Moreton also reported that Judge Penney Azcarate is visibly frustrated with Heard attorney Bredehoft for continually ignoring her rulings on objections and asking the same questions in different ways that are still against the rules. Moreton opined that he wished the cameras focused on the judge more because her facial expressions show a lot.

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Moreton also pointed out that Heard is trying to win over the jury in obvious ways.

“Amber Heard directs her testimony to the jurors she thinks are on her side. When the two ladies in the upper right are believing her story you will see her look up and directly at them. When they do not believe her story they look down and then she finds the young man in the middle in the bottom.”

“I can’t believe that after all this time she can’t squeeze out a single tear,” said Rekieta, referring to the shocking lack of moisture on Heard’s face even after lots of hysterical sobbing noises, heavy breathing, and contorting her face into what could be described as crying adjacent.

“She has set herself up for the most ruthless cross-examination you could imagine,” said Moreton, discussing the facts and evidence which are all solidly on Depp’s side so far.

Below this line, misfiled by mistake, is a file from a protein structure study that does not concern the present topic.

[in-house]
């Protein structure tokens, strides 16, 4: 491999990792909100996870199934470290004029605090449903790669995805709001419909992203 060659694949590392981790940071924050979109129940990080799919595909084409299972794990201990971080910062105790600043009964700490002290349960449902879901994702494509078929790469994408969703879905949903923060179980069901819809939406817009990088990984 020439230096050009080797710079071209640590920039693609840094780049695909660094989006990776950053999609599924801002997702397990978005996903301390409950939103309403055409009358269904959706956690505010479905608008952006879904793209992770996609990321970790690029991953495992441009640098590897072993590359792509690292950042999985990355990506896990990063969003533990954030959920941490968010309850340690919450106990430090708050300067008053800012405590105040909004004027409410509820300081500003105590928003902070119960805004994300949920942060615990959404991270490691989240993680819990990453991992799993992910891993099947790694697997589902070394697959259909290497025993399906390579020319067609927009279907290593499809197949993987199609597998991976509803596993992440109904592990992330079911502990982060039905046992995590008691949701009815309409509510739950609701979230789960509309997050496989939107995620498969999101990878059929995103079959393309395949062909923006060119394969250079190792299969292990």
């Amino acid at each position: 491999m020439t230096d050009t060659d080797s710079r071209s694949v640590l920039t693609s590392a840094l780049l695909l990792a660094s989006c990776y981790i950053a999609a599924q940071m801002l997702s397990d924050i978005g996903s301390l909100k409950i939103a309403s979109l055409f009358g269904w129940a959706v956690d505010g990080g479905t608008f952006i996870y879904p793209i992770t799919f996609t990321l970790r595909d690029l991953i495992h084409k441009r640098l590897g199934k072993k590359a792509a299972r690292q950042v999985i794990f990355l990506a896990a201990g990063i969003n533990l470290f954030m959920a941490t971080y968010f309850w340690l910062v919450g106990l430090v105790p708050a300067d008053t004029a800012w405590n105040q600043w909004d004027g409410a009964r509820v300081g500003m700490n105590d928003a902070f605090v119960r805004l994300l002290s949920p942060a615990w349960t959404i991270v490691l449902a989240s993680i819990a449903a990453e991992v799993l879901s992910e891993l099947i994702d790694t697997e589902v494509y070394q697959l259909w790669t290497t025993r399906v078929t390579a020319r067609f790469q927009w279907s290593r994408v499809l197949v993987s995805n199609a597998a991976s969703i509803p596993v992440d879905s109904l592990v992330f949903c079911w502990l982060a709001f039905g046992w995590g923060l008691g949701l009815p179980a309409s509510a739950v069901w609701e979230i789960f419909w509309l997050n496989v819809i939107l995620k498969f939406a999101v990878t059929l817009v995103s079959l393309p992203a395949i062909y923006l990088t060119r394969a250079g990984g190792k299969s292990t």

“She is not scoring points with the jury on this stuff,” said Moreton “She’s trying to drum up emotions but none of the jury are reciprocating. You’re not getting nods, you’re not getting movement, you’re not getting anything. It’s stone-faced.”

“That’s not a great outcome,” said Rekieta. “Do you think your bias might be playing into this at all?”

Moreton says he and the other attorneys with him are trying hard to be objective and question each other’s prejudices but they all agree that their perception is that a majority of the jury does not like Heard. Lawyers generally spend a lot of time analyzing jurors, and they see repeated patterns in body language that allow them to read a jury fairly well.

“I will tell you where the jury perked up,” said Moreton. “The one time the jury had all positioned their chairs facing Amber was the testimony for that May 21st, 2016 incident. [It’s] the one where Io Tillet and Rocky [Pennington] were involved [and]  it was like they were trying to figure out what happened. All of them were intent on that testimony.”

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The May 21 incident ended with police responding to Depp’s penthouse twice, and all four responding officers testified that Heard was not injured and there were no signs of a fight. None of the officers identified Heard as a victim of domestic abuse.

At this point in the case, the defense’s strategy appears to be to tell the jury that everyone on Depp’s staff, his friends, the butler who worked for Disney, Heard’s own assistant, two medical professionals, and four LAPD officers are lying about everything and Heard is the only one telling the truth. Heard’s cross-examination continues tomorrow and promises to be just as entertaining and equally bizarre.

You can follow my coverage of the trial on YouTube where I’m live streaming it every day with guests, commentary, mega-pints, and sometimes costumery.